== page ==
Fern fronds often bear sporangia, where the plant's spores are formed, usually on the underside (abaxial surface) of the pinnae, but sometimes marginally or scattered over the frond. The sporangia are typically clustered into a sorus (pl., sori). Associated with each sorus in many species is a membranous protective structure called an indusium, which is an outgrowth of the blade surface that may partly cover the sporangia. Some fern species feature frond dimorphism, in which fertile and sterile fronds differ in appearance and structure.

Fern fronds

Fern fronds, as with all leaves, arise from the stem, either directly, or on an outgrowth from the stem termed a phyllopodium. The stem of a typical (leptosporangiate) fern is subterranean or horizontal on the surface of the ground. These stems are called rhizomes. Many fern fronds are initially coiled into a fiddle-head or crozier (see circinate vernation), although cycad and palm fronds do not have this pattern of new leaf growth.

Fronds may bear hairs, scales, glands, and, in some species, bulblets for vegetative reproduction.

See also


  1. ^ Raven, Evert Eichhorn,2004. The Biology of Plants, 7th Ed. W.H. Freeman and Company, New York, NY.
  2. ^ Gifford and Foster, 1989. Morphology and Evolution of Vascular Plants, 3rd Ed. W.H. Freeman and Company, New York, NY.
  3. ^ Judd, Campbell, Kellogg, Stevens, Donoghue, 2007. Plant Systematics: A Phylogenetic Approach, 3rd Ed. Sinauer, Sunderland, MA.
  4. ^ Jones, 1993. Cycads of the World. Smithsonian Institution Press,USA.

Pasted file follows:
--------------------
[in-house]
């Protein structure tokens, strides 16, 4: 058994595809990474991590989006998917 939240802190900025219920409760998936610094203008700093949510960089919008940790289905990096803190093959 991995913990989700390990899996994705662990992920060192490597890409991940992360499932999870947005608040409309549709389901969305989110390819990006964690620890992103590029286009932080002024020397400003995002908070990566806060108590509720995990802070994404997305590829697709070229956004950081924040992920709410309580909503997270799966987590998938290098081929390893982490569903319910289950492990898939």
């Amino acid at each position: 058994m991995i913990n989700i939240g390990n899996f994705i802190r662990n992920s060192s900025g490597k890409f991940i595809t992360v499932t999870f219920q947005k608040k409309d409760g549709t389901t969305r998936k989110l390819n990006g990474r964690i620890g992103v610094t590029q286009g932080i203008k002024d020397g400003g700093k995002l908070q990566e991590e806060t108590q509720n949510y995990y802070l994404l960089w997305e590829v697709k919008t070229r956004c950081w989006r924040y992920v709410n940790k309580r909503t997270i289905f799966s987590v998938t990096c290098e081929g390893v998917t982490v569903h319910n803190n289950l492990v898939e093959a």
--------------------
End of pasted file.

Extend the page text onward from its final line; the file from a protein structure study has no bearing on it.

5. ^ Allaby, 1992. The Concise Oxford Dictionary of Botany. Oxford University Press, Oxford, UK.
  6. ^ Walters, Keil, 1996. Vascular Plant Taxonomy, 4th Ed. Kendall Hunt Publishing Co. Dubuque, IA.
This article was sourced from Creative Commons Attribution-ShareAlike License; additional terms may apply. World Heritage Encyclopedia content is assembled from numerous content providers, Open Access Publishing, and in compliance with The Fair Access to Science and Technology Research Act (FASTR), Wikimedia Foundation, Inc., Public Library of Science, The Encyclopedia of Life, Open Book Publishers (OBP), PubMed, U.S. National Library of Medicine, National Center for Biotechnology Information, U.S. National Library of Medicine, National Institutes of Health (NIH), U.S. Department of Health & Human Services, and, which sources content from all federal, state, local, tribal, and territorial government publication portals (.gov, .mil, .edu). Funding for and content contributors is made possible from the U.S. Congress, E-Government Act of 2002.
Crowd sourced content that is contributed to World Heritage Encyclopedia is peer reviewed and edited by our editorial staff to ensure quality scholarly research articles.
By using this site, you agree to the Terms of Use and Privacy Policy. World Heritage Encyclopedia™ is a registered trademark of the World Public Library Association, a non-profit organization.

Copyright © World Library Foundation. All rights reserved. eBooks from Project Gutenberg are sponsored by the World Library Foundation,
a 501c(4) Member's Support Non-Profit Organization, and is NOT affiliated with any governmental agency or department.